U.S. stocks are higher this morning, bolstered by promising news
out of Greece, and a round of upbeat earnings reports from several
major U.S. players. Investors are celebrating news that Greece has
finally agreed to a second rescue plan to prevent a widespread
European contagion. Now the focus is once again on the U.S., as a
Wall Street Journal
report suggested that President Barack Obama and House Speaker John
Boehner are close to reaching a settlement on the domestic debt
situation. Meanwhile, with no major economic reports on today's
agenda, investors are looking for positive cues from the day's slew
of earnings. Amid this backdrop, futures on all three major indexes
are pointing slightly higher.
Dow heavyweight General Electric Company (GE - 19.16) boasted a
21.6% rise in profit, as demand increased for its heavy jet engines
and electric turbines. More specifically, second-quarter profit
arrived at $3.69 billion, or 35 cents per share, compared with
$3.03 billion, or 28 cents per share, a year earlier. Excluding
items, GE's second-quarter profit was 34 cents per share,
surpassing analysts' predictions for 32 cents per share. Revenue
fell 3.5% to $35.63 billion, due to the company's sale of its
majority stake in NBC Universal. This figure also topped analysts'
estimates, which called for revenue of $34.7 billion. Ahead of the
open, GE is trading 0.7% higher.
Dow peer Microsoft (MSFT - 27.09) reported a fiscal
fourth-quarter profit of $5.87 billion, or 69 cents per share -- up
30% from its year-ago earnings of $4.52 billion, or 51 cents per
share. Revenue, meanwhile, climbed 8.3% to $17.37 billion.
Analysts, on average, had expected the blue chip to record a profit
of 58 cents per share on sales of $17.23 billion. However, while
its Xbox unit saw revenue grow a record 30% to $1.5 billion, sales
of Windows fell for a second straight quarter.
Schlumberger Limited (SLB - 90.96) said this morning that its
second-quarter net income rose 64% to $1.34 billion, or 98 cents
per share, up from $818 million, or 68 cents, a year ago. Earnings
from continuing operations were 87 cents per share, while revenue
increased to $9.62 billion. Both figures exceeded analysts'
predictions for a profit of 85 cents on $9.19 billion of revenue.
SLB attributed the positive results to strong worldwide growth, as
all of its product groups posted double-digit revenue rises. Ahead
of the open, the oil issue is up over 2%.
Advanced Micro Devices (AMD - 6.50) said it swung to a profit of
$61 million, or 8 cents per share, in the second quarter, compared
to a loss of $43 million, or 6 cents per share, a year prior. On an
adjusted basis, AMD said it earned 9 cents per share, beating the
Street's forecast by a penny. Revenue for the quarter came in at
$1.57 billion -- down from its year-ago revenue of $1.65 billion,
and just shy of analysts' projections for sales of $1.58 billion.
Looking ahead, the company said it expects revenue to grow 8% to
12% sequentially -- or to a range of $1.73 billion to $1.76
billion. Analysts, on average, recently forecast third-quarter
sales of $1.7 billion.
For its second quarter, SanDisk Corp. (SNDK - 41.57) reported
net income of $248 million, or $1.02 per share, compared to a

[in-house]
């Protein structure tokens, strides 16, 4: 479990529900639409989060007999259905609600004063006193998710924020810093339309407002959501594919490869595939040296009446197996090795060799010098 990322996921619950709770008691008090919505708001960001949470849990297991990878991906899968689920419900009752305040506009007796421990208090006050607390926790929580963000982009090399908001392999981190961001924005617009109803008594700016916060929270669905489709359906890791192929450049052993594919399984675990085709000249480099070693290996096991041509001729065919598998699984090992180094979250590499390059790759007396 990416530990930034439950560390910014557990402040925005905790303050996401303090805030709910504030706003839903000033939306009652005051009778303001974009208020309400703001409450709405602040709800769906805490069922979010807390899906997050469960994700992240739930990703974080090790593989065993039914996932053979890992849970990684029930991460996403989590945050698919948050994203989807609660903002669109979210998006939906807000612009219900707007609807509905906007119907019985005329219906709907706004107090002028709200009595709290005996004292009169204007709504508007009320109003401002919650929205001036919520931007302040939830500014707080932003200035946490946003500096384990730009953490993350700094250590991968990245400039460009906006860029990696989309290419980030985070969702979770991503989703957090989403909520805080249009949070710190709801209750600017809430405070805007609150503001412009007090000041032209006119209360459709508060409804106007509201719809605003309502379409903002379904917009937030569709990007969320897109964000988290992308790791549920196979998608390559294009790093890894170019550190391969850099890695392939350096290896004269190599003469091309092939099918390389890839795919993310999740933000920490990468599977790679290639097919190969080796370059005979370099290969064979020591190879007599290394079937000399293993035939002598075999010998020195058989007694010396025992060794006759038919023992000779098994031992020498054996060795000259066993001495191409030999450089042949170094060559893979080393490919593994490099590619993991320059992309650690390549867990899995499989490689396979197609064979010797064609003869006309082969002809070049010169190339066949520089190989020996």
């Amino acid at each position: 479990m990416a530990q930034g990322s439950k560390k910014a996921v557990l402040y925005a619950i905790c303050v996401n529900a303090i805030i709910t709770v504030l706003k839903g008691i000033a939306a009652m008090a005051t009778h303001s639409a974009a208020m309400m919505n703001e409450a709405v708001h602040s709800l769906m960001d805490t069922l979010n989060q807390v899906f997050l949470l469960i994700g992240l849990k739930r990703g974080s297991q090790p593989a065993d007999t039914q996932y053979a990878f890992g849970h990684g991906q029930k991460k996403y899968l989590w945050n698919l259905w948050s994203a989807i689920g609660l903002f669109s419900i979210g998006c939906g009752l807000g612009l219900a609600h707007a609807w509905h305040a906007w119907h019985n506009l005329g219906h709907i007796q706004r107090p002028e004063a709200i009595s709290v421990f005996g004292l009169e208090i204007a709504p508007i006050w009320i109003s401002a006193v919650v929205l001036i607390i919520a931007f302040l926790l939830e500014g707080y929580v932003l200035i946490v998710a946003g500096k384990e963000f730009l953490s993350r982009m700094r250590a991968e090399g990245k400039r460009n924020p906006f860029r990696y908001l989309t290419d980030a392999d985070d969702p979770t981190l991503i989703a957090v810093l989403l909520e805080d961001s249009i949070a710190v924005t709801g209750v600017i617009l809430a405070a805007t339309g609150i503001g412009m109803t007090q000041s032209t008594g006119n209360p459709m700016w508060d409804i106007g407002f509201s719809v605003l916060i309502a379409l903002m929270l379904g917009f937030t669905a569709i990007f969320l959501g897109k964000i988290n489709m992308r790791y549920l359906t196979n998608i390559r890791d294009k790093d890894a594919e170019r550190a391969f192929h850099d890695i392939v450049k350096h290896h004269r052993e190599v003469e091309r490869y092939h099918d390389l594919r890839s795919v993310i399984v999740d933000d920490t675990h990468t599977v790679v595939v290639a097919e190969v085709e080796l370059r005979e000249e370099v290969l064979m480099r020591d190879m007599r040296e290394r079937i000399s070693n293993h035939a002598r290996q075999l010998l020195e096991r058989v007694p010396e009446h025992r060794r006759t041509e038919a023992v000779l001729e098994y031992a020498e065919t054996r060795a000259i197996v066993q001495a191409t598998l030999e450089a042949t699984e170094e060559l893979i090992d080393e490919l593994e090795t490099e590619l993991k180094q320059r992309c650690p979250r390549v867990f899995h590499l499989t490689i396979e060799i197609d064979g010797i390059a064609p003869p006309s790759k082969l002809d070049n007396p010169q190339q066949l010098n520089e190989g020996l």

profit of $258 million, or $1.08 per share, a year earlier. On an
adjusted basis, SNDK earned $278 million, or $1.14 per share, on
record revenue of $1.37 billion. The results handily topped Wall
Street's expectations for a per-share profit of 99 cents on sales
of $1.34 billion.
Today's earnings docket will feature reports from Caterpillar (
), Honeywell (
), Verizon Communications (
), Xerox (
), and Reynolds American (
). Keep your browser at
for more news as it breaks.
There are no major economic reports scheduled for today.
Equity option activity on the Chicago Board Options Exchange
(CBOE) saw 1,433,309 call contracts traded on Thursday, compared to
817,220 put contracts. The resultant single-session put/call ratio
docked at 0.57, while the 21-day moving average remained at
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Asian markets ended higher today, lifted by news of an aid
package for Greece worth 109 billion euros. In fact, euro zone
heads of state pulled together a plan to prevent the further spread
of the debt crisis, with the European Financial Stability Facility
(EFSF) now empowered to lend money to governments and intervene in
secondary markets. Traders cheered these major developments, but
the gains were relatively modest in mainland China, where concerns
about slower economic growth continue to linger. By the close, Hong
Kong's Hang Seng added 2.1%, South Korea's Kospi and Japan's Nikkei
added 1.2% apiece, and China's Shanghai Composite tacked on
Banks are leading the gains in Europe, as traders breathe a sigh
of relief over the comprehensive bailout plan cobbled together by
euro-zone leaders. However, the optimism has been somewhat muted by
a downbeat reading from the IFO business climate index, as well as
a warning from Fitch that the Greek bailout plan constitutes a
restrictive default. At last look, the French CAC 40 and London's
FTSE 100 are both 0.9% higher, while the German DAX is up 0.6%.
Currencies and Commodities
Crude futures have continued to blaze a steady path higher,
fueled by upbeat news about the Greek debt situation, as well as
Thursday's announcement that the IEA would not be releasing
additional stockpile reserves. Amid this backdrop, crude is trading
0.1 point, or 0.1%, higher, at $99.27 per barrel. Elsewhere, the
dollar has gained ground against its rivals -- specifically the
euro -- as investors have moved past the Greek debt situation, to
focus on other issues in the euro zone. Ahead of the open, the U.S.
dollar index is up 0.07 point, or 0.1%. Finally, gold futures are
also trading higher this morning, up 10.2 points, or 0.6%, to hover
around $1,597.20 an ounce.
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